When we left off, we were looking at Frame Relay as an example of a Layer-2 infrastructure. Some customers will have very few sites, and others may have thousands. The logical topology (hub-and-spoke, partial-mesh or full-mesh) for a particular customer would be negotiated between that customer and the provider, based on the customer’s number of sites, which sites communicate with which, and with what bandwidth and latency requirements. Of course, the customer’s cost increases as the number of PVCs configured and their bandwidths increase. Once the negotiations are complete, the WAN provider will establish the required PVCs between the customer’s sites.
Speaking of money, it’s in the provider’s best interest to have as many customers as possible, and a large provider may have thousands. Refer to Figure 1, which shows the PVC’s for two customers, “A” (in red) and “B” (in blue).
Note that while each customer has three sites, “A” has a full-mesh, while “B” has a hub-and-spoke (with site B1 as the hub), and that although the customers are sharing the same physical infrastructure, their traffic is kept separate. Thus, each customer has a VPN (Virtual Private Network), which means that the provider’s network acts as if there is a private WAN for each customer.
As you can see, Customer A’s site A1 has the same IPv4 address space as does Customer B’s site B1, etc. Since we’re using VPNs (which act as logically separate networks) there are no “address collisions” despite the overlapping address spaces. In fact, the provider’s addressing scheme (Layer-2) is completely independent of those of the customers’ Layer-3 networks. In other words, the provider doesn’t know or care what IPv4 subnets the customers use, or whether the customers are using IPv4 at all (they could just as well be using IPv6, IPX, Appletalk, DECnet, SNA, or whatever). As long as the packet can be encapsulated using Frame Relay, the provider can get it where it needs to go.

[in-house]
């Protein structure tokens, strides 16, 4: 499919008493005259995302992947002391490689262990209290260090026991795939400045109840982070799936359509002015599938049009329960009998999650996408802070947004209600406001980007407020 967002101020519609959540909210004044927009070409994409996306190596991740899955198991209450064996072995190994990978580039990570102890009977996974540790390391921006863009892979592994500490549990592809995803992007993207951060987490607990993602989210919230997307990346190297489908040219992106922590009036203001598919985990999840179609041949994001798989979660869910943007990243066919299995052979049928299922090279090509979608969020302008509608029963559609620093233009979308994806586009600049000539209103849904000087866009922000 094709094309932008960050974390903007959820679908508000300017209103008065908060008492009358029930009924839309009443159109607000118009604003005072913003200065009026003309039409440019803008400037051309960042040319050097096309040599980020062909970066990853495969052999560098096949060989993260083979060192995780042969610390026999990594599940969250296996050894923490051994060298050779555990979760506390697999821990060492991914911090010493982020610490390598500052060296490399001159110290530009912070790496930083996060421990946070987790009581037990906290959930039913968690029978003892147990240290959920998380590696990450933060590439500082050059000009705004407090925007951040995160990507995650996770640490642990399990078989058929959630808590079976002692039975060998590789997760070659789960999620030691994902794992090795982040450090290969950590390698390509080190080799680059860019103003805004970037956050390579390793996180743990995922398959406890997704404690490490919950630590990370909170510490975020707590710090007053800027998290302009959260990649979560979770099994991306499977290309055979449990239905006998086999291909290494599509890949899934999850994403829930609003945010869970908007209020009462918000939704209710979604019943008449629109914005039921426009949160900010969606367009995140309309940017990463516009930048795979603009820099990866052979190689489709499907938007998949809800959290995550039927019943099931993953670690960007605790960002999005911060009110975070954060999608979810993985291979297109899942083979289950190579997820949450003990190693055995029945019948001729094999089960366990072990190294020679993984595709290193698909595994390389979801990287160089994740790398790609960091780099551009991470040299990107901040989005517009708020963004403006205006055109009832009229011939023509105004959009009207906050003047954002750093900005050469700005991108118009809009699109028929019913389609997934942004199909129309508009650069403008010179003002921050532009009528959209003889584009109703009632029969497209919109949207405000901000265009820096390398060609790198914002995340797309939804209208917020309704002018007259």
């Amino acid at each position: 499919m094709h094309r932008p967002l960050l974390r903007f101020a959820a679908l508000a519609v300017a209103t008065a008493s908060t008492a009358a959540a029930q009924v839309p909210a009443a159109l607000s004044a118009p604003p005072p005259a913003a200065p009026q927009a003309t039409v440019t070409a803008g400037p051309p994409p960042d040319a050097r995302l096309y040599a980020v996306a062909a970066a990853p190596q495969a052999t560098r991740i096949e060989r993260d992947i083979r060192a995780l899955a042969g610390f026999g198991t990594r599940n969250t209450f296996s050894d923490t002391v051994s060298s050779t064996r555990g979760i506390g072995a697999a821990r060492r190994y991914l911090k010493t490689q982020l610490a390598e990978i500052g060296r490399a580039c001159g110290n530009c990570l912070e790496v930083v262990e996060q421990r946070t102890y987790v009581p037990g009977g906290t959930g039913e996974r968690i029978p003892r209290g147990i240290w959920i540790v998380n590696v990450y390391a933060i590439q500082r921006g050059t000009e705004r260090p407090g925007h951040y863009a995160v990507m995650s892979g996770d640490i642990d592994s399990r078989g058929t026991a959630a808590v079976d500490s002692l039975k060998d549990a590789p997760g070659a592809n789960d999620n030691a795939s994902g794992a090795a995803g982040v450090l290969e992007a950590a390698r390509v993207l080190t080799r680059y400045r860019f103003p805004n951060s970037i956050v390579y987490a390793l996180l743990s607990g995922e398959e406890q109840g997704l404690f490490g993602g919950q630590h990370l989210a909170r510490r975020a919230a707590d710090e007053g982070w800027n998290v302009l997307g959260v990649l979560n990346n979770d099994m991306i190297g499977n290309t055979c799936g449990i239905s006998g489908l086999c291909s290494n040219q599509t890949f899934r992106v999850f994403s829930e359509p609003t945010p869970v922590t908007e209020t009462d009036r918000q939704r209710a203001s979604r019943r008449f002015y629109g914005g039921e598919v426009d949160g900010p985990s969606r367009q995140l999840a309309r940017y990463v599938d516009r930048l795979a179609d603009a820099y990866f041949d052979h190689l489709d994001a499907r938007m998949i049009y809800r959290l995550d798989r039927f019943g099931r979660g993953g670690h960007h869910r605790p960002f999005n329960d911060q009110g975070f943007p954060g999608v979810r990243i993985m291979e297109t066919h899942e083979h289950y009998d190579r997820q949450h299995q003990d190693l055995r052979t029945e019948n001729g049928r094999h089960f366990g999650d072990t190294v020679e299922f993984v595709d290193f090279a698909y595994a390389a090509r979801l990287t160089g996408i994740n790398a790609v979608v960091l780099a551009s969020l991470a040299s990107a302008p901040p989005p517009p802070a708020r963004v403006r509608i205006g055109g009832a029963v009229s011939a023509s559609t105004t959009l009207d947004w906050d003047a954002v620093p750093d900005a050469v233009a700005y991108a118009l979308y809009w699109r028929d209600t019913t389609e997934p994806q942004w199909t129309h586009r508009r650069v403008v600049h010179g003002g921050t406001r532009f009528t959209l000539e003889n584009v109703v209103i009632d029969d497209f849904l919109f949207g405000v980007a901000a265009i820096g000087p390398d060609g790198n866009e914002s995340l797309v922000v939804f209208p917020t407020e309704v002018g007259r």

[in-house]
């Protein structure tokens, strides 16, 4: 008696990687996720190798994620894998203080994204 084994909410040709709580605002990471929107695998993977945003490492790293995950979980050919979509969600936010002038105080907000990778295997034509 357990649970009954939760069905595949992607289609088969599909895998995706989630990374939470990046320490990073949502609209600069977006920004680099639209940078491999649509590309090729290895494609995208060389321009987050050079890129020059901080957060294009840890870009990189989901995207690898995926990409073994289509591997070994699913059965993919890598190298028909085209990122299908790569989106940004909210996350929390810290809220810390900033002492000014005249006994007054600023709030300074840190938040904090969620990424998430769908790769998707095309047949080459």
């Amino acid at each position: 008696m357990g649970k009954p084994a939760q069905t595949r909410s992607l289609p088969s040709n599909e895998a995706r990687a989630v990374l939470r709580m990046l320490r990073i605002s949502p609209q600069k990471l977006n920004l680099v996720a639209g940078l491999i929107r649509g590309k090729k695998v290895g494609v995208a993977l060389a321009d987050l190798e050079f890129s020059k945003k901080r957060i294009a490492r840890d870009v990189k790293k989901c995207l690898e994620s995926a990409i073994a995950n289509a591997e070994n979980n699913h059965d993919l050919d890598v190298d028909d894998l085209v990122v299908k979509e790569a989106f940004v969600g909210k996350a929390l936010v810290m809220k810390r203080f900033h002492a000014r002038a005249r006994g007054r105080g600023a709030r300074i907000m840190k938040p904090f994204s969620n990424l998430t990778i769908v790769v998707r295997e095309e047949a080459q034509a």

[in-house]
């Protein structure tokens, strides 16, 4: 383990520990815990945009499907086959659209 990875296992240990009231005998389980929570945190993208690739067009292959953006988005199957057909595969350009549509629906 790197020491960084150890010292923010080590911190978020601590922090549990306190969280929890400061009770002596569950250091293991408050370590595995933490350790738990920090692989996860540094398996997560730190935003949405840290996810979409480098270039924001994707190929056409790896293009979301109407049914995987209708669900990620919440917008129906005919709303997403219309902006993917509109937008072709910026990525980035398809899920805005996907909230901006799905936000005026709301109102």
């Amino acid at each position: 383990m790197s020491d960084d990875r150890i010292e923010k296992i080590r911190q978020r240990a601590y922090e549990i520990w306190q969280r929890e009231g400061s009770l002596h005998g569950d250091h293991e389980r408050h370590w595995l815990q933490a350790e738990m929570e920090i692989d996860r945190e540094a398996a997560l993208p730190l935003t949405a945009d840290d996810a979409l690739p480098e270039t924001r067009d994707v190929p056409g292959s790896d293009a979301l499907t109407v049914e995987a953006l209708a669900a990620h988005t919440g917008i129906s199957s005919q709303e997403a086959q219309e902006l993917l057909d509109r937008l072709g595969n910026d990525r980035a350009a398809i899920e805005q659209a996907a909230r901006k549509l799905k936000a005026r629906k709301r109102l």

Also, because the provider doesn’t know what routed protocols the customers are using, the provider has nothing to do with the customer routing protocols, either. The system we’re using is commonly referred to as an “overlay VPN”, because we have “overlayed” (superimposed) a VPN for each customer onto the provider’s Layer-2 network
Considering all of this, we can summarize the advantages of overlay VPNs as follows:
- A common physical infrastructure is shared between customers.
- Customers can independently choose any logical topology they want.
- Customers can use any combination of Layer-3 protocols they desire.
- There are no “address collisions” between customers.
- The provider does not participate in customer routing.
Since they offered great flexibility at reasonable cost, overlay VPNs using X25, ATM and Frame Relay became very popular over the past few decades.
Next time, we’ll look at the disadvantages of using overlay VPNs.
Author: Al Friebe